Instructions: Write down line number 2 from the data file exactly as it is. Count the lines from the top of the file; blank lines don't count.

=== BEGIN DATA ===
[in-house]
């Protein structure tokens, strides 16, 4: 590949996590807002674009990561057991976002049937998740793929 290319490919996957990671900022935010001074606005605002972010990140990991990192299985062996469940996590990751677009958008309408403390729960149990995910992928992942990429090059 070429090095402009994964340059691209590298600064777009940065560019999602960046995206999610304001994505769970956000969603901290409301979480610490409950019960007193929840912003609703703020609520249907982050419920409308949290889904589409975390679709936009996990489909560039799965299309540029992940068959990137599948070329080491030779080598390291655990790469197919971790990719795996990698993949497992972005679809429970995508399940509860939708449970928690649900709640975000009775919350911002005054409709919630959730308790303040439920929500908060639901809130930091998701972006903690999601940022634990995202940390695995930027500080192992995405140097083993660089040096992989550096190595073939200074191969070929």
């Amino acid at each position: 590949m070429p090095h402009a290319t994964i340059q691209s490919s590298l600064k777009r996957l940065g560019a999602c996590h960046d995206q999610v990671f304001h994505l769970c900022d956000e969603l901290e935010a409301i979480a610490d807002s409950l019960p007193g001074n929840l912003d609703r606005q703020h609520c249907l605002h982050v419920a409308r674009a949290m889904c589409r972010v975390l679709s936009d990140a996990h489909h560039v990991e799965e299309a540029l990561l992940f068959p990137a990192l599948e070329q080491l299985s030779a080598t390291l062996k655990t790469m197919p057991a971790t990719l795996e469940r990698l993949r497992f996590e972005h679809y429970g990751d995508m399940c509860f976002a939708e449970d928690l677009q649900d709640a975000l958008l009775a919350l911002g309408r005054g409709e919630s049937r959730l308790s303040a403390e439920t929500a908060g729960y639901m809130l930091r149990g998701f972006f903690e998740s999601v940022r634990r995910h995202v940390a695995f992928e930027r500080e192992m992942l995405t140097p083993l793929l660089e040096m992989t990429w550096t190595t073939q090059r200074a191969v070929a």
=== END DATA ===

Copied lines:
């Protein structure tokens, strides 16, 4: 590949996590807002674009990561057991976002049937998740793929 290319490919996957990671900022935010001074606005605002972010990140990991990192299985062996469940996590990751677009958008309408403390729960149990995910992928992942990429090059 070429090095402009994964340059691209590298600064777009940065560019999602960046995206999610304001994505769970956000969603901290409301979480610490409950019960007193929840912003609703703020609520249907982050419920409308949290889904589409975390679709936009996990489909560039799965299309540029992940068959990137599948070329080491030779080598390291655990790469197919971790990719795996990698993949497992972005679809429970995508399940509860939708449970928690649900709640975000009775919350911002005054409709919630959730308790303040439920929500908060639901809130930091998701972006903690999601940022634990995202940390695995930027500080192992995405140097083993660089040096992989550096190595073939200074191969070929």